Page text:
1980s >> 1986 >> no-982-june-1986

Socialist Party under attack

It’s not much fun being lumped together with Alcoholics Anonymous, the Society of the New Church, the Catholic Apostolics, Recovery inc. and Neurotics Nomine. But that’s what’s happened to the Socialist Party in a recent book. Ideological Groups: Similarities of Structure and Organisation by R. Kenneth Jones (Gower. Aldershot. 1984) claims that the Socialist Party is like those other groups in being “sectarian”, that is in exhibiting certain characteristics which cut its members off from the outside world and make them hostile towards it.
Some of the author’s information, he tells us, is from an unpublished study of the Socialist Party by a fellow sociologist called Peter Rollings. In addition he visited the Party’s head office in London looking at methods of organisation and interviewing members. Finally he read a sample (quite a small one by the looks of it) of Socialist Party literature. So he made an effort to get to know about the party. But was it enough? Well, whether it is or not, something went badly wrong somewhere, because his picture of the organisation is a travesty.
For a start a lot of the small details about Party organisation are wrong. It’s not true, for example, that “branches have their secretaries on the Executive Committee and the Conference” or “that membership in each of these branches will not amount to thirty at the most”. It’s not true either that the Party is or ever was “reconciled to a policy of non-recruitment”. On the contrary it’s never stopped recruiting and the influx, especially in recent years, of many new young members is causing it to grow and to make an impact far out of proportion to its numbers. As for the sociologist’s analysis of party members’ occupations, it brought one of the biggest smiles of the year. According to Jones, we are mainly “skilled workers and in particular building workers” with “little evidence of any young intellectual element drawn from the universities” and we are “more likely to be primary school teachers with a non-university background”. Anyone who is a member of. or closely associated with the Socialist Party will be smiling too because they’ll know that the membership comes from an extraordinary diversity of backgrounds, educations and occupations and none predominates. In other words just about anyone can understand and want socialism — an encouraging thing for the spread of socialist ideas.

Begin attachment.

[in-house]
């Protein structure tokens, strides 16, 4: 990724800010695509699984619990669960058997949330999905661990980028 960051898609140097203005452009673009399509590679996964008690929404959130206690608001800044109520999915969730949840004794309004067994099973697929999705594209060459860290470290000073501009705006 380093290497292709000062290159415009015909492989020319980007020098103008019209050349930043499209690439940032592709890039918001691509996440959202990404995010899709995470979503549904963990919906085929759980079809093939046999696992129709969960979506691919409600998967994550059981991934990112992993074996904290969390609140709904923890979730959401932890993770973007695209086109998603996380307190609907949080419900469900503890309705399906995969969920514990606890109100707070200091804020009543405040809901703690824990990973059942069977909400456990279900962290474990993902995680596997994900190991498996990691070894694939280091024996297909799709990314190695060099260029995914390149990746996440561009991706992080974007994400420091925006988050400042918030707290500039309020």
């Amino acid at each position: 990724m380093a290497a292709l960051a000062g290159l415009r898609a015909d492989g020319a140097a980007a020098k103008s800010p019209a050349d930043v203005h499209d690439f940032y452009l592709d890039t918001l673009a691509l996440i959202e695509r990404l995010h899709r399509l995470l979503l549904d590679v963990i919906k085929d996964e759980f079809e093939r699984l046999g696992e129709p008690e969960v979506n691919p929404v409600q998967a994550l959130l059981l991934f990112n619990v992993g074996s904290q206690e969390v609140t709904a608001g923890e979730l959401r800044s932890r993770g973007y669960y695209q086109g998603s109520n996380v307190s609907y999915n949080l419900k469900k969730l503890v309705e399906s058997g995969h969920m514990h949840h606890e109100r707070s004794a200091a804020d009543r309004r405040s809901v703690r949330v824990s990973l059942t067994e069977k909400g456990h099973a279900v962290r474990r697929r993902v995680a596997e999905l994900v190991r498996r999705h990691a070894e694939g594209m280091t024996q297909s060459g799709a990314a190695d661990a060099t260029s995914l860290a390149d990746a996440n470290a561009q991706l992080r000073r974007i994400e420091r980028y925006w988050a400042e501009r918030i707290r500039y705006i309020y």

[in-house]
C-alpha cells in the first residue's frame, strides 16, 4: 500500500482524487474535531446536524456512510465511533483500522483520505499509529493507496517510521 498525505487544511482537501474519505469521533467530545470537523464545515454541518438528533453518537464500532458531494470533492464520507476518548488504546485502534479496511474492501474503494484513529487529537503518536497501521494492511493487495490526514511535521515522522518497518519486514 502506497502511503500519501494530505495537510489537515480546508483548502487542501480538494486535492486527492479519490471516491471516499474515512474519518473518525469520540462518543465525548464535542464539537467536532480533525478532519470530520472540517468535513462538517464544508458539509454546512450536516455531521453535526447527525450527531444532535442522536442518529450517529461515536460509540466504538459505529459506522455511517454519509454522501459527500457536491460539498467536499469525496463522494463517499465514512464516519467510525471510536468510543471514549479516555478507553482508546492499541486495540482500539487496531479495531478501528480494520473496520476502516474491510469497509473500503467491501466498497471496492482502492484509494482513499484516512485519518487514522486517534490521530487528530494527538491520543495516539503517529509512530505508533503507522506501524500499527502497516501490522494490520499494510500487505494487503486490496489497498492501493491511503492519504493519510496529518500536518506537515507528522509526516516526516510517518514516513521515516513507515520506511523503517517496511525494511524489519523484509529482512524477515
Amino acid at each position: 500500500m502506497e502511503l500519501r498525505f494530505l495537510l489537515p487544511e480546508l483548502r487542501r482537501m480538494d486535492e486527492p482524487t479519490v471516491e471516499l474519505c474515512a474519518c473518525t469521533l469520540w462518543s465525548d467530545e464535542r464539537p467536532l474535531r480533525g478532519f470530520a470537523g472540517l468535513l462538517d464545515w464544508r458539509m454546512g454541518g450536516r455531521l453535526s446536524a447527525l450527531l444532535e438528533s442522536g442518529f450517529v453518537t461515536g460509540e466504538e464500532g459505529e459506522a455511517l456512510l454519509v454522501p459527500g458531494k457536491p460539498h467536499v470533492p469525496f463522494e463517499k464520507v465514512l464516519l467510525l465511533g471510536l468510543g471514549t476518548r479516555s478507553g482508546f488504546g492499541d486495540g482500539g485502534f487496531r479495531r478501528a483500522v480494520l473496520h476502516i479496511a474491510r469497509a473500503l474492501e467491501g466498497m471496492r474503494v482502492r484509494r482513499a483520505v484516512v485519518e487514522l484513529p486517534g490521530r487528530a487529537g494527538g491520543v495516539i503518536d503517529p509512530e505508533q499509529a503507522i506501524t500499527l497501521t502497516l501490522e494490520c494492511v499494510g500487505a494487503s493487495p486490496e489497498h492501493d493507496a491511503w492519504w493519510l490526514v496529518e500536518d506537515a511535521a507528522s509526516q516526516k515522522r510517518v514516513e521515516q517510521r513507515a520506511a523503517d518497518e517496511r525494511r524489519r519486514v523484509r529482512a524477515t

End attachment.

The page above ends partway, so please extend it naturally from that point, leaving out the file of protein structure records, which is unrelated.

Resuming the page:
The impression is that mistakes like these have come mainly from Rollings. He says at one point that Rollings’ work, done in the sixties. is. “still as accurate today as it was 17 years ago”, whereas if the bits he quotes directly from Rolling are anything to go by that work was inaccurate then and still is today. But not all the mistakes can come from Rollings. The interviews he quotes with Party members are his own original material and they too give a false impression. They make the average Party member an elitist, a dogmatist and a person who never thinks to question the ideas of the Party. They also make it seem that members are likely to be in the Party for personal therapeutic reasons. Apart from the fact that we don’t know how many members Jones has interviewed and how selective he’s been in quoting from his interviews, no person with a good knowledge of the party will agree that this picture accords with their experience of the outlook and attitudes of the membership as a whole. As an old long-dead member used to say with a touch of exaggeration, on the subject of our questioning our own ideas: “Do we have to disagree with one another on absolutely everything?”.